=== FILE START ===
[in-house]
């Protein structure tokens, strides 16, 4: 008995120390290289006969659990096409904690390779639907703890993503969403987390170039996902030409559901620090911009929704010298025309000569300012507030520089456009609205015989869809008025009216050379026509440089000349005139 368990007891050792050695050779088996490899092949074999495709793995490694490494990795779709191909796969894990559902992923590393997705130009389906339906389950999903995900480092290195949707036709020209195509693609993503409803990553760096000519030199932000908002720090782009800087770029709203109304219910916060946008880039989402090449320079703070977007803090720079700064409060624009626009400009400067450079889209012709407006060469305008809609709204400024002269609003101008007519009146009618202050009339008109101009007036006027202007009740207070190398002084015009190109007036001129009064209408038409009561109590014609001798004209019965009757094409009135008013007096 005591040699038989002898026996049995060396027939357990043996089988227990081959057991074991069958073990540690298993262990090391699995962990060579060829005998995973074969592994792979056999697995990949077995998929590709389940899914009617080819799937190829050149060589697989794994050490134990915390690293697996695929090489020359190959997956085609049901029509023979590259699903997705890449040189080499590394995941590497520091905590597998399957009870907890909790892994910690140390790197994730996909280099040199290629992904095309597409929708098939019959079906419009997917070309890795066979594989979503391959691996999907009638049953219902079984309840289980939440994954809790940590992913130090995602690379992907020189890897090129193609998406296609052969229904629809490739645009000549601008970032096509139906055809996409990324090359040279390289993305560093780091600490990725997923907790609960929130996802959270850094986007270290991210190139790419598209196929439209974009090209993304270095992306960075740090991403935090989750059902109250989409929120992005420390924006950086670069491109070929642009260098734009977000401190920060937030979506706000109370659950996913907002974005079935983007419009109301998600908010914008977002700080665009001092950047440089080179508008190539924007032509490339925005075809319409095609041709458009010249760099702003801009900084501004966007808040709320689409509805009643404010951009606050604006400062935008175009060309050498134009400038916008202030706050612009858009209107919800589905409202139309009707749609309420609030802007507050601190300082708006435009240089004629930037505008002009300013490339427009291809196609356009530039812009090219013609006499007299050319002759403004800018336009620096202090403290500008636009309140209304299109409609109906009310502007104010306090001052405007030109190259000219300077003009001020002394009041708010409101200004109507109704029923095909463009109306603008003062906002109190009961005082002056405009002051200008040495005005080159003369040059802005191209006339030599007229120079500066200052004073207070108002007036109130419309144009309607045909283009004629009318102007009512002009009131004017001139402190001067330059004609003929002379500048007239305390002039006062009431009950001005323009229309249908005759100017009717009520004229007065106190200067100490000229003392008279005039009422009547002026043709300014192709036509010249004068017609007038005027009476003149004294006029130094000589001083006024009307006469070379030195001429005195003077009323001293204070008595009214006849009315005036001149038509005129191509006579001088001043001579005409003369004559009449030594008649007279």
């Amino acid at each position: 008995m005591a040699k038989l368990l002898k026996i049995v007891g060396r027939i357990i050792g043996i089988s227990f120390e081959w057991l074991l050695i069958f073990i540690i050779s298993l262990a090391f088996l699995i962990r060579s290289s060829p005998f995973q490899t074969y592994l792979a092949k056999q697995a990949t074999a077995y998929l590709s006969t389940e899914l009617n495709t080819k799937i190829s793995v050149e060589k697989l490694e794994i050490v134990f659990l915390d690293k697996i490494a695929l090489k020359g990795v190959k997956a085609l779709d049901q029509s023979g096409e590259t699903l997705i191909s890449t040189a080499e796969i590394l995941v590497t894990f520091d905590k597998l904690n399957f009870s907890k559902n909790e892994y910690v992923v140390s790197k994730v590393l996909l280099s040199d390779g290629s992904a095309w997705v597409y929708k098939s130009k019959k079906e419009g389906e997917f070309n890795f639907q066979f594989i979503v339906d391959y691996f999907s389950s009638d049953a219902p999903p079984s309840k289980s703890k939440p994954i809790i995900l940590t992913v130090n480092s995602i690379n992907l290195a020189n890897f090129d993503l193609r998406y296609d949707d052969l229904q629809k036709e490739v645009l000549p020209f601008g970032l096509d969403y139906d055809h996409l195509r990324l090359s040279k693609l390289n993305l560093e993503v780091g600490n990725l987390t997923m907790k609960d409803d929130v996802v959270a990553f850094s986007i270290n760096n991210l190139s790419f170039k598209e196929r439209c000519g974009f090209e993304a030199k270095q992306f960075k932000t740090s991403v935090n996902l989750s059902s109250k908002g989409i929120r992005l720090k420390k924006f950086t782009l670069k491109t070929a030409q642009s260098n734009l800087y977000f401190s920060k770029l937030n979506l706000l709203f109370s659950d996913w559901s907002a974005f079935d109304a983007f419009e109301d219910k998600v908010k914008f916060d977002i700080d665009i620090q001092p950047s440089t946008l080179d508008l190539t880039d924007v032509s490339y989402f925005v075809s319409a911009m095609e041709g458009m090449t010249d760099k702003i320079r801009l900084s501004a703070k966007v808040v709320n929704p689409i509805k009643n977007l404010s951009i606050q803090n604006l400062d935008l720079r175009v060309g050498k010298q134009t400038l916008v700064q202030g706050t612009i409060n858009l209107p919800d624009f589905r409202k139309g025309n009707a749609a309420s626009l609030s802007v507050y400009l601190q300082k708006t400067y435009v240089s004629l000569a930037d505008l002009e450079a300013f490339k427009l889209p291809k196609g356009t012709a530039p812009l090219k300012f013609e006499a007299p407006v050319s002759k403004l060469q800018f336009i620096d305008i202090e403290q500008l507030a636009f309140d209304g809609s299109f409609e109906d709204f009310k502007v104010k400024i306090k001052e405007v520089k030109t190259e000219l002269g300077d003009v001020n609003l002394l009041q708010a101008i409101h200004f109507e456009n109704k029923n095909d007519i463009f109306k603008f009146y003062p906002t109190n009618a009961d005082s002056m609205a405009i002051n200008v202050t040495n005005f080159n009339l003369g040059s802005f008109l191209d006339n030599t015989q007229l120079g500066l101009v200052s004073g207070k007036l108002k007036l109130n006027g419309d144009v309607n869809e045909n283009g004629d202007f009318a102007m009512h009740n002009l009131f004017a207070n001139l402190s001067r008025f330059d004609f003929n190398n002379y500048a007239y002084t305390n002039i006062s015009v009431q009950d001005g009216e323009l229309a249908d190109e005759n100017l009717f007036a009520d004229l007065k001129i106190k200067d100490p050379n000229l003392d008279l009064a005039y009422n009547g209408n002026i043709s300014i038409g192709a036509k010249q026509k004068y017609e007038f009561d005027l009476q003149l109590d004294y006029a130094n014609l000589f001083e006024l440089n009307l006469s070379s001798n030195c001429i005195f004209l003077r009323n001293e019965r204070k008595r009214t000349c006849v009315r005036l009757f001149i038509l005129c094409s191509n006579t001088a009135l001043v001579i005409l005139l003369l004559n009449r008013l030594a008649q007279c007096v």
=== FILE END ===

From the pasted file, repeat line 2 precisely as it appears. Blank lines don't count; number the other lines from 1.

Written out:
């Protein structure tokens, strides 16, 4: 008995120390290289006969659990096409904690390779639907703890993503969403987390170039996902030409559901620090911009929704010298025309000569300012507030520089456009609205015989869809008025009216050379026509440089000349005139 368990007891050792050695050779088996490899092949074999495709793995490694490494990795779709191909796969894990559902992923590393997705130009389906339906389950999903995900480092290195949707036709020209195509693609993503409803990553760096000519030199932000908002720090782009800087770029709203109304219910916060946008880039989402090449320079703070977007803090720079700064409060624009626009400009400067450079889209012709407006060469305008809609709204400024002269609003101008007519009146009618202050009339008109101009007036006027202007009740207070190398002084015009190109007036001129009064209408038409009561109590014609001798004209019965009757094409009135008013007096 005591040699038989002898026996049995060396027939357990043996089988227990081959057991074991069958073990540690298993262990090391699995962990060579060829005998995973074969592994792979056999697995990949077995998929590709389940899914009617080819799937190829050149060589697989794994050490134990915390690293697996695929090489020359190959997956085609049901029509023979590259699903997705890449040189080499590394995941590497520091905590597998399957009870907890909790892994910690140390790197994730996909280099040199290629992904095309597409929708098939019959079906419009997917070309890795066979594989979503391959691996999907009638049953219902079984309840289980939440994954809790940590992913130090995602690379992907020189890897090129193609998406296609052969229904629809490739645009000549601008970032096509139906055809996409990324090359040279390289993305560093780091600490990725997923907790609960929130996802959270850094986007270290991210190139790419598209196929439209974009090209993304270095992306960075740090991403935090989750059902109250989409929120992005420390924006950086670069491109070929642009260098734009977000401190920060937030979506706000109370659950996913907002974005079935983007419009109301998600908010914008977002700080665009001092950047440089080179508008190539924007032509490339925005075809319409095609041709458009010249760099702003801009900084501004966007808040709320689409509805009643404010951009606050604006400062935008175009060309050498134009400038916008202030706050612009858009209107919800589905409202139309009707749609309420609030802007507050601190300082708006435009240089004629930037505008002009300013490339427009291809196609356009530039812009090219013609006499007299050319002759403004800018336009620096202090403290500008636009309140209304299109409609109906009310502007104010306090001052405007030109190259000219300077003009001020002394009041708010409101200004109507109704029923095909463009109306603008003062906002109190009961005082002056405009002051200008040495005005080159003369040059802005191209006339030599007229120079500066200052004073207070108002007036109130419309144009309607045909283009004629009318102007009512002009009131004017001139402190001067330059004609003929002379500048007239305390002039006062009431009950001005323009229309249908005759100017009717009520004229007065106190200067100490000229003392008279005039009422009547002026043709300014192709036509010249004068017609007038005027009476003149004294006029130094000589001083006024009307006469070379030195001429005195003077009323001293204070008595009214006849009315005036001149038509005129191509006579001088001043001579005409003369004559009449030594008649007279």